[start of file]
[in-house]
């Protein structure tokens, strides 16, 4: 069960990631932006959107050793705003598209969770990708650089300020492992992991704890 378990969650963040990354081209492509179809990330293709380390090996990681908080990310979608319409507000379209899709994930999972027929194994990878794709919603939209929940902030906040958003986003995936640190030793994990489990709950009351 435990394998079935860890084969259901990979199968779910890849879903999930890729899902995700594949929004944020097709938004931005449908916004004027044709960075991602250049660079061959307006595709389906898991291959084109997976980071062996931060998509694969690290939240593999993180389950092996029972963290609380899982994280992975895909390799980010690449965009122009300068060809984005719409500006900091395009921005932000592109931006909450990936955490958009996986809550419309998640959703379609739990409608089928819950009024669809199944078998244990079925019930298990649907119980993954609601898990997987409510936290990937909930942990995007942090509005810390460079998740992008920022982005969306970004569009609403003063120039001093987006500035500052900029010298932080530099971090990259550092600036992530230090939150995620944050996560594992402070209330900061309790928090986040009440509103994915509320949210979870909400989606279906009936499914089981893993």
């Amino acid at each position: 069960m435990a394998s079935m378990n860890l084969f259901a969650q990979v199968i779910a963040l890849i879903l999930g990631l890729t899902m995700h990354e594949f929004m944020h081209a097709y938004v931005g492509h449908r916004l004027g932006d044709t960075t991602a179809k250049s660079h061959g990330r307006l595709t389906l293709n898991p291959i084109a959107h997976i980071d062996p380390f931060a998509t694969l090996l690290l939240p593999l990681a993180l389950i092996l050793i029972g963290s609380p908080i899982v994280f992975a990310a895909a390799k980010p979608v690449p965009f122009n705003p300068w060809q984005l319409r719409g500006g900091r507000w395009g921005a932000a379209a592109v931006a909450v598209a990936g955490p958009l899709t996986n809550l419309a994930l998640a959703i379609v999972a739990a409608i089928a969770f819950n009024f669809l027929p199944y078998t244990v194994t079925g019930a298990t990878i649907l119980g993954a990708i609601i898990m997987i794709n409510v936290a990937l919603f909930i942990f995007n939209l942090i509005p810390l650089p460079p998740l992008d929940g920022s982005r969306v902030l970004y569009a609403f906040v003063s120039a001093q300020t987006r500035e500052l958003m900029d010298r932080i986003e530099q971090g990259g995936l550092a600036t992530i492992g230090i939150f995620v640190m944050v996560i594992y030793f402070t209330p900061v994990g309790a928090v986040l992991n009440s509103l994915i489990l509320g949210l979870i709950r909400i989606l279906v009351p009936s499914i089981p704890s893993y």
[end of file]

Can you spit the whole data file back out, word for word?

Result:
[in-house]
């Protein structure tokens, strides 16, 4: 069960990631932006959107050793705003598209969770990708650089300020492992992991704890 378990969650963040990354081209492509179809990330293709380390090996990681908080990310979608319409507000379209899709994930999972027929194994990878794709919603939209929940902030906040958003986003995936640190030793994990489990709950009351 435990394998079935860890084969259901990979199968779910890849879903999930890729899902995700594949929004944020097709938004931005449908916004004027044709960075991602250049660079061959307006595709389906898991291959084109997976980071062996931060998509694969690290939240593999993180389950092996029972963290609380899982994280992975895909390799980010690449965009122009300068060809984005719409500006900091395009921005932000592109931006909450990936955490958009996986809550419309998640959703379609739990409608089928819950009024669809199944078998244990079925019930298990649907119980993954609601898990997987409510936290990937909930942990995007942090509005810390460079998740992008920022982005969306970004569009609403003063120039001093987006500035500052900029010298932080530099971090990259550092600036992530230090939150995620944050996560594992402070209330900061309790928090986040009440509103994915509320949210979870909400989606279906009936499914089981893993």
């Amino acid at each position: 069960m435990a394998s079935m378990n860890l084969f259901a969650q990979v199968i779910a963040l890849i879903l999930g990631l890729t899902m995700h990354e594949f929004m944020h081209a097709y938004v931005g492509h449908r916004l004027g932006d044709t960075t991602a179809k250049s660079h061959g990330r307006l595709t389906l293709n898991p291959i084109a959107h997976i980071d062996p380390f931060a998509t694969l090996l690290l939240p593999l990681a993180l389950i092996l050793i029972g963290s609380p908080i899982v994280f992975a990310a895909a390799k980010p979608v690449p965009f122009n705003p300068w060809q984005l319409r719409g500006g900091r507000w395009g921005a932000a379209a592109v931006a909450v598209a990936g955490p958009l899709t996986n809550l419309a994930l998640a959703i379609v999972a739990a409608i089928a969770f819950n009024f669809l027929p199944y078998t244990v194994t079925g019930a298990t990878i649907l119980g993954a990708i609601i898990m997987i794709n409510v936290a990937l919603f909930i942990f995007n939209l942090i509005p810390l650089p460079p998740l992008d929940g920022s982005r969306v902030l970004y569009a609403f906040v003063s120039a001093q300020t987006r500035e500052l958003m900029d010298r932080i986003e530099q971090g990259g995936l550092a600036t992530i492992g230090i939150f995620v640190m944050v996560i594992y030793f402070t209330p900061v994990g309790a928090v986040l992991n009440s509103l994915i489990l509320g949210l979870i709950r909400i989606l279906v009351p009936s499914i089981p704890s893993y």